Neil Young was so shaken by photos of the four unarmed students killed by military gunfire at Kent State that he wrote “Ohio” for Crosby, Stills, Nash & Young right away. By the end of the week, it was playing on the radio. That was 1970. Now, in 2014, outrage over police brutality has become much more widespread, inspiring protests and “die-ins” nationwide for Michael Brown and Eric Garner, two unarmed black men killed in confrontations with cops. Days ago in Brooklyn, two NYPD officers were murdered while sitting in their patrol car. But this year will end without a defining protest song.
With the availability of instant platforms like YouTube, SoundCloud, Twitter and Facebook, where is the musician movement? Some have spoken up: Alicia Keys responded to Garner’s chokehold death on Staten Island with “We Gotta Pray”; Tom Morello wrote “Marching on Ferguson”; J. Cole released “Be Free” for Brown; and Ben Harper has opened shows with a new song called “Call It What It Is (Murder).” Yet anthems critical of the times are largely absent, even as demonstrators condemn the system that failed to prosecute the officers involved.
“I think a lot of it is just due to fear of being blackballed and not making a living,” Questlove of The Roots told Billboard, referring to the backlash the Dixie Chicks faced in 2003, when Natalie Maines told an audience that the band was “ashamed” that President Bush was from Texas. “We were like, ‘Man, if a white woman can lose her career in the United States for speaking up for what’s right, then shit, we’ll get the electric chair.’ I think that was the bottom line. And that just really rendered America silent.”
Earlier this month, when grand jurors in the Garner case declined to indict the NYPD officer, D’Angelo decided it was time to release his long-in-the-works album, Black Messiah. The songs were finished long before Brown and Garner died, but “they are applying now more than ever,” Questlove said. “With this D’Angelo record,” he added, “there’s definitely going to be a sea change of people not being afraid anymore, and really putting their art ahead of their commerce concerns.”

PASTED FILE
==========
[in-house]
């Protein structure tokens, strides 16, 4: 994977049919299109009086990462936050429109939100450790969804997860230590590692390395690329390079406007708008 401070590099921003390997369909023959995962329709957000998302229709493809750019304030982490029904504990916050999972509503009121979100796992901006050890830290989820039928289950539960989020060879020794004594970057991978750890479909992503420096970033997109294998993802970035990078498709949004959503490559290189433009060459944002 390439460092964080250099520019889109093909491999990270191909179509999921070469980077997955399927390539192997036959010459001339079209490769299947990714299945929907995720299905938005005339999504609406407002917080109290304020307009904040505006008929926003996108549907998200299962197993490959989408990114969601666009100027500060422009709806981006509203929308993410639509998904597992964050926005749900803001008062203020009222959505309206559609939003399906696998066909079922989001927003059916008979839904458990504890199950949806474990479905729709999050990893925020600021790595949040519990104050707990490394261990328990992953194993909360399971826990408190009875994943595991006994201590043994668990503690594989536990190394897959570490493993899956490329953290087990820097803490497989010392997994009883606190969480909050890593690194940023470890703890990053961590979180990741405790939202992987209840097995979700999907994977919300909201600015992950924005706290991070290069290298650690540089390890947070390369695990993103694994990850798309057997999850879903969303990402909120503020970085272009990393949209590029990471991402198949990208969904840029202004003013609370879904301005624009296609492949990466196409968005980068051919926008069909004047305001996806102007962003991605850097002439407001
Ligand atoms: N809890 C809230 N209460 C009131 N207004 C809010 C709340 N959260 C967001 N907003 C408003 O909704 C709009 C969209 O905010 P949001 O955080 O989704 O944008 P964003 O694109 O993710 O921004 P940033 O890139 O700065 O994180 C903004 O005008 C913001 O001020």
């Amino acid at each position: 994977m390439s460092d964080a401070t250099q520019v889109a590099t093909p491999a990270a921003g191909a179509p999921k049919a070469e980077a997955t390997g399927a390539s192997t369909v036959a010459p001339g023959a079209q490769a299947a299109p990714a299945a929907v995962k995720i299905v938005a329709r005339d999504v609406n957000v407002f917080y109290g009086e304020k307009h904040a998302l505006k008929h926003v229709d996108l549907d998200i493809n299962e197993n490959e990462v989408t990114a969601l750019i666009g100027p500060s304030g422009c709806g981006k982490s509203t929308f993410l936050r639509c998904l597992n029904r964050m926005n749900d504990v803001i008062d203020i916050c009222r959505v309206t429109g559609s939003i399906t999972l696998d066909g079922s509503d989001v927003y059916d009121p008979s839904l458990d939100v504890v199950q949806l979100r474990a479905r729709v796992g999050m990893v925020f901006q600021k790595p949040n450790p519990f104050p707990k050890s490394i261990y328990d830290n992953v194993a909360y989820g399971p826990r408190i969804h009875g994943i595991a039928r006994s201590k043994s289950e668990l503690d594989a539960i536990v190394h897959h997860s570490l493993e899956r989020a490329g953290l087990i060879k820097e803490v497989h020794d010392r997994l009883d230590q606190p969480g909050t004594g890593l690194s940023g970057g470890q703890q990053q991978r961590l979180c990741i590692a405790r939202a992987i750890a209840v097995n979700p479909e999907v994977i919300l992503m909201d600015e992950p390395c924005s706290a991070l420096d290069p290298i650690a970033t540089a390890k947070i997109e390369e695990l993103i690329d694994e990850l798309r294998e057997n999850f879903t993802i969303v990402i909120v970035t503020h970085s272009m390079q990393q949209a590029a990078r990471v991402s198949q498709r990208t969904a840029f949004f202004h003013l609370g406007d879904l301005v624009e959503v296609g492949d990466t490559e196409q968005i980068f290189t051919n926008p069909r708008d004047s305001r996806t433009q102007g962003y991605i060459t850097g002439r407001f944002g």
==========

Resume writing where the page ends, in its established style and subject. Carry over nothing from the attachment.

The folk singer Pete Seeger based his life’s work on this philosophy. He thrived, even in the 1950s when radio and television blacklisted Seeger’s group, The Weavers, because of Communist ties. Today his version of “We Shall Overcome” is often considered the quintessential protest song. “It’s the only record of mine which ever sold very much,” Seeger said in an unpublished 2012 interview. Its reach also surprised him; he recalled visiting a village outside Calcutta, India, where a local man recognized Seeger and recited the song in Bengali.
Few performers are eager to embrace the “protest music” label, none more so than Bob Dylan. “Topical songs weren’t protest songs,” he insisted in his 2004 book, Chronicles: Volume One. “I tried to explain later that I didn’t think I was a protest singer, that there’d been a screwup.” He proved as much earlier this month. Just hours after the Garner decision, Dylan played New York’s Beacon Theatre while rallies erupted throughout the city and said nothing.
“I prefer to call it ‘message music,’ and I’m pushing that as a genre,” Mutulu Olugbala, known as M1 of the hip-hop group Dead Prez, told Billboard. He added that he has written a song, “Unarmed,” and is debating whether to release it. “We don’t need riot songs; we need revolution songs,” he said. “We become better activists when we are in the midst of these kind of tragedies. We need to learn how to do door-to-door community organizing, organize meetings and come up with solutions, even more than we need to be going to the studio.”
“Unfortunately, we’re in a time where the soul of what should be the song of uplifting social change is in a state of arrested development,” Cody ChesnuTT told Billboard. “But I’m hopeful that in this current social climate that there is a sentiment, a lyric, a melody, an awakened and charged response on the horizon that will inspire a healthier direction.”
Songwriters have long pushed political messages and human-rights causes: Woody Guthrie, Gil Scott-Heron, Joni Mitchell, Sinéad O’Connor, Steve Earle, Stevie Wonder and the list goes on. Just last December two members of the Russian band Pussy Riot were released from jail after serving almost two years for protesting Vladimir Putin’s rule, with their entire struggle making headlines.
And if our streaming habits are any indication, perhaps there’s even room for optimism in this modern age: Hozier‘s Grammy-nominated “Take Me To Church” was named Spotify’s Most Viral Song of 2014, handling subject matter that denounces Russia’s acts gay discrimination — perhaps a case where sharing is caring.